Battering rams were effective siege weapons, used on gates or walls. Comprising a massive tree trunk — often mounted on a cart or suspended from a swinging structure, it repeatedly struck against fortresses with such force to crumble and splinter. Once a gape opened, attackers penetrated the city and engaged hand-to-hand combat.
How long it took to break open the walls or gates, depended on 1) the thickness and strength of the wall or doors, 2) the size of the battering ram, 3) the speed of the blows. The bigger the ram, the faster the blow, the more energy released. It was simply a matter of physics.
There must be a spiritual application of this. The weapons we fight with are not the weapons of the world. On the contrary, they have divine power to demolish strongholds. — 2 Cor. 10:4 NIV. Be patient in prayer; continue to strike against the devil, not with “vain repetitions” but with blow after blow of the battering ram. Hit hard. Don´t pray feebly. Pray forcefully, with faith and emotion. This moves God.
A goal sought after is like the siege of a city. It probably won´t be realized with just one quick-and-easy prayer. Stick to it. Realize that we are involved in warfare and the devil doesn´t cede easily.
Working 17-hour days, Michael Milken epitomized an age of unrelenting ambition. Peddling high-risk, high-profit “junk” bonds, he made millions in the 1980s. Milken despised sleep. It interfered with making money. Tens of thousands of business men emulated his work ethic.
But now, this do-without-sleep mentality is totally discredited. Today high-flying execs extol a good eight-hour night of Zzzs. Sleep doctors warn that minimizing sleep cuts your lifespan. Bed manufacturers boast about the latest technology. If the 80s generation thought they could skip sleep, their credo is debunked.
So here´s the comparison. Just as you can´t skimp on sleep without consequences, so too you can´t scrimp prayer. We are the hurry, worry, and scurry nation. With long to-do lists, prayer seems expendable compared to “urgent” priorities.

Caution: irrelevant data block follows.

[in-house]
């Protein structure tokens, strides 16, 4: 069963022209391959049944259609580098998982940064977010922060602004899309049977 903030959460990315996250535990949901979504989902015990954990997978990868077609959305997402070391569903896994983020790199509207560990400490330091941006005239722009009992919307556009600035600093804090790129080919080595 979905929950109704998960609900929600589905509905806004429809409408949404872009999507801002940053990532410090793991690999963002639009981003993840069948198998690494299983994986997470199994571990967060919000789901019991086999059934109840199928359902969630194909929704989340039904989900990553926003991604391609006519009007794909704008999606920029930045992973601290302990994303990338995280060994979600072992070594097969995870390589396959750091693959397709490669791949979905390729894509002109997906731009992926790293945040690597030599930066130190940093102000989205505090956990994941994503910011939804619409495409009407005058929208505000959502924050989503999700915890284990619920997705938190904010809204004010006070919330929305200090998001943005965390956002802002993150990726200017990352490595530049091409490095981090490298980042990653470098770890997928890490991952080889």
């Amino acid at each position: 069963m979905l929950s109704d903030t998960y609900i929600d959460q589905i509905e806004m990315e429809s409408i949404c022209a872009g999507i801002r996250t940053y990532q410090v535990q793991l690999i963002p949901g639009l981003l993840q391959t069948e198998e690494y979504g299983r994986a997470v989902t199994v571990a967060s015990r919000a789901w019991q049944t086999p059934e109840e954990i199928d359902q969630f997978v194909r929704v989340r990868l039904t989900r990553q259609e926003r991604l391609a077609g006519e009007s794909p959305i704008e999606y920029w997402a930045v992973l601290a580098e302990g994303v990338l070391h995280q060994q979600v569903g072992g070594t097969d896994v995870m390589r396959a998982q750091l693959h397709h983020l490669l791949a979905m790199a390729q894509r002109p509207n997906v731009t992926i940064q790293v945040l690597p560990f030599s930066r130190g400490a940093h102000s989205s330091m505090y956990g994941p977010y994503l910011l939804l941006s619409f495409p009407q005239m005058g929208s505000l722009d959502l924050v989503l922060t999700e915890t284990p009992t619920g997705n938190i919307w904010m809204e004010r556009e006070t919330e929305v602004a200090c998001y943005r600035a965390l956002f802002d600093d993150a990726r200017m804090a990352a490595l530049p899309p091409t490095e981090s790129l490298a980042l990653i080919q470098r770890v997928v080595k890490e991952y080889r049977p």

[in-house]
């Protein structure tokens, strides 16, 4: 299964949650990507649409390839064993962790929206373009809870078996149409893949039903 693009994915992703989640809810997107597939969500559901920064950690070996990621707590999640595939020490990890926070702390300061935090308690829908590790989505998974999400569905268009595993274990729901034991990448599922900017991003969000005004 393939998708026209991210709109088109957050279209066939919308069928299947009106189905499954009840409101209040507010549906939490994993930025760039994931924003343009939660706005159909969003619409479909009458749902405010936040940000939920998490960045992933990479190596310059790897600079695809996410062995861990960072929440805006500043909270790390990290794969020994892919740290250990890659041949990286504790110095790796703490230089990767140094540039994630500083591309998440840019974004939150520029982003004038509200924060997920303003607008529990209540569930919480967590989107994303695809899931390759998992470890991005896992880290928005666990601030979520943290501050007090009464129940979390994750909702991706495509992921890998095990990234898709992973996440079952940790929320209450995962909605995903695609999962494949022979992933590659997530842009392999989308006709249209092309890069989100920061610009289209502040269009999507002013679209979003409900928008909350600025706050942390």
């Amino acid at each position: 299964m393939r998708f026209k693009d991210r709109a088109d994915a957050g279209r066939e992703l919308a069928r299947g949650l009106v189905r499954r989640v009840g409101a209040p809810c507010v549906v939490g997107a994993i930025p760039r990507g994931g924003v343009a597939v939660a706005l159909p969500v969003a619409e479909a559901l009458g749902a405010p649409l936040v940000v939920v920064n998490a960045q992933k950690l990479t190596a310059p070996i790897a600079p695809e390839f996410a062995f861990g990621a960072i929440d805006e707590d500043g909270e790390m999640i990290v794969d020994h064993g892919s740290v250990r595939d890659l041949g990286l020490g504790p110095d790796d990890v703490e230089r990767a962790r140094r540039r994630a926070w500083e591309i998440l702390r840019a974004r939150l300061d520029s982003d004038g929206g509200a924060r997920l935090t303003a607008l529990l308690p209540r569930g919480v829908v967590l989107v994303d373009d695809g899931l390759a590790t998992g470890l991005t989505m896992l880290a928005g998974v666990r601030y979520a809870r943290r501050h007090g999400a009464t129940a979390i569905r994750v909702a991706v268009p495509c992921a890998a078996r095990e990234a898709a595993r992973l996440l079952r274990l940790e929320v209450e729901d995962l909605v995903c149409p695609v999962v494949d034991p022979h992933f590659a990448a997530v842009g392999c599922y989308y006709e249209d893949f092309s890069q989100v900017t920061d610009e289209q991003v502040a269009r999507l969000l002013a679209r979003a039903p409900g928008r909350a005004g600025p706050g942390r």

Actually, the truth is the opposite. Neglect all your ministerial work before neglecting prayer. Just as sound sleep leads to health and enhanced performance, so too your prayer time — how ever long it is — can´t slacken.
Prayer is God working for you. Lack of prayer is you working for you. If you work, it may not work out. But when God works, nothing can impede.
In 1990, Milken plea-bargained guilty to six counts of securities and tax violations. He paid $200 million in fines and served 22 months in prison. He is now a philanthropist.
Milken´s anti-sleep motto fell into disgrace with him. Remember the “junk bond king” offers “junk.” Don´t junk prayer.
They don’t give Wayne Rooney any credit for soccer intelligence. But maybe he’s not as dumb as they say — they call him a “natural” player (no thinking involved).
Maybe he´s not as dumb as they say. Part of his formula for success is to visualize himself doing well the night before. He’s so serious about this mental preparation that he even goes to staff and asks which uniform they will be using the next day. Visualization is the cutting edge of sports psychology: to block out distractions, knock down discouragements and steel up nerve. Once on the field, the player enjoys a heightened level of concentration.
What is the difference between visualization and prayer? Not much. The biggest difference is that we actually have God involved too.
Visualization is a significant element in prayer. When you confess with faith, you see yourself triumphing beforehand. You bat down depression, failure, and fear of failure. Then you spring out of your prayer closet ravenously ready to grab blessing, revival, favor, and God’s help. He is pleased by this kind of faith.
In the most exhilarating goal of the English Premier League this year, Rooney fired an overhead kick, squeezed between two defenders, to win against crosstown rivals Manchester City. The eye-popper silenced critics, who were downgrading Rooney’s status of legend.
Today, blast an overhead goal — with the power of God — in whatever you do. Shut up naysayers with some positive visualizing in prayer.
Posted in prayer
Tagged blessing, Christianity, England, Faith, God, illustration, Manchester City, Manchester United, motivation, prayer, prayer closet, Rooney, sermon illustration, soccer, sports psychology, supernatural, triumph, victory, visualization, Wayne Rooney